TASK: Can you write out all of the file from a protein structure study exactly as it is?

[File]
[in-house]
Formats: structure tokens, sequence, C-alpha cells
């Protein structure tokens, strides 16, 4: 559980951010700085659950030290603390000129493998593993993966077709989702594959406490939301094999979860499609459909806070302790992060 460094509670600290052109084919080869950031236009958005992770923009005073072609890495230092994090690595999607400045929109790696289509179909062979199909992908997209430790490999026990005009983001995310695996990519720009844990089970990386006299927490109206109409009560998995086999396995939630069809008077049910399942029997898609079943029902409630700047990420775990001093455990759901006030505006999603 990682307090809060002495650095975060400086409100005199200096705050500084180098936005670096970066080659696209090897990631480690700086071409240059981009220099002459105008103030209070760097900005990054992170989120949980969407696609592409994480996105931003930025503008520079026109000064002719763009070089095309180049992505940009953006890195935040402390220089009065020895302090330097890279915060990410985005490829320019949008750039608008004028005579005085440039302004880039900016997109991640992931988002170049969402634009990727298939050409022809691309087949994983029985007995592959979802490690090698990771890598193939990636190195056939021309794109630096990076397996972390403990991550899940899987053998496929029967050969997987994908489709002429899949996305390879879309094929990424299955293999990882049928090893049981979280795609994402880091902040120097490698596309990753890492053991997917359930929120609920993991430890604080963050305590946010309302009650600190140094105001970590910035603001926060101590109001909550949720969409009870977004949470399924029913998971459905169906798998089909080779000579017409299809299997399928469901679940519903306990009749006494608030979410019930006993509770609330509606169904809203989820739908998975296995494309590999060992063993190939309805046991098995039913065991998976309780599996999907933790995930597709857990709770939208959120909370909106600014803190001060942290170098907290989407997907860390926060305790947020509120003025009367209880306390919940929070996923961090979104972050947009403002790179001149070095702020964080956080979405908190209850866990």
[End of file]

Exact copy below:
[in-house]
Formats: structure tokens, sequence, C-alpha cells
């Protein structure tokens, strides 16, 4: 559980951010700085659950030290603390000129493998593993993966077709989702594959406490939301094999979860499609459909806070302790992060 460094509670600290052109084919080869950031236009958005992770923009005073072609890495230092994090690595999607400045929109790696289509179909062979199909992908997209430790490999026990005009983001995310695996990519720009844990089970990386006299927490109206109409009560998995086999396995939630069809008077049910399942029997898609079943029902409630700047990420775990001093455990759901006030505006999603 990682307090809060002495650095975060400086409100005199200096705050500084180098936005670096970066080659696209090897990631480690700086071409240059981009220099002459105008103030209070760097900005990054992170989120949980969407696609592409994480996105931003930025503008520079026109000064002719763009070089095309180049992505940009953006890195935040402390220089009065020895302090330097890279915060990410985005490829320019949008750039608008004028005579005085440039302004880039900016997109991640992931988002170049969402634009990727298939050409022809691309087949994983029985007995592959979802490690090698990771890598193939990636190195056939021309794109630096990076397996972390403990991550899940899987053998496929029967050969997987994908489709002429899949996305390879879309094929990424299955293999990882049928090893049981979280795609994402880091902040120097490698596309990753890492053991997917359930929120609920993991430890604080963050305590946010309302009650600190140094105001970590910035603001926060101590109001909550949720969409009870977004949470399924029913998971459905169906798998089909080779000579017409299809299997399928469901679940519903306990009749006494608030979410019930006993509770609330509606169904809203989820739908998975296995494309590999060992063993190939309805046991098995039913065991998976309780599996999907933790995930597709857990709770939208959120909370909106600014803190001060942290170098907290989407997907860390926060305790947020509120003025009367209880306390919940929070996923961090979104972050947009403002790179001149070095702020964080956080979405908190209850866990």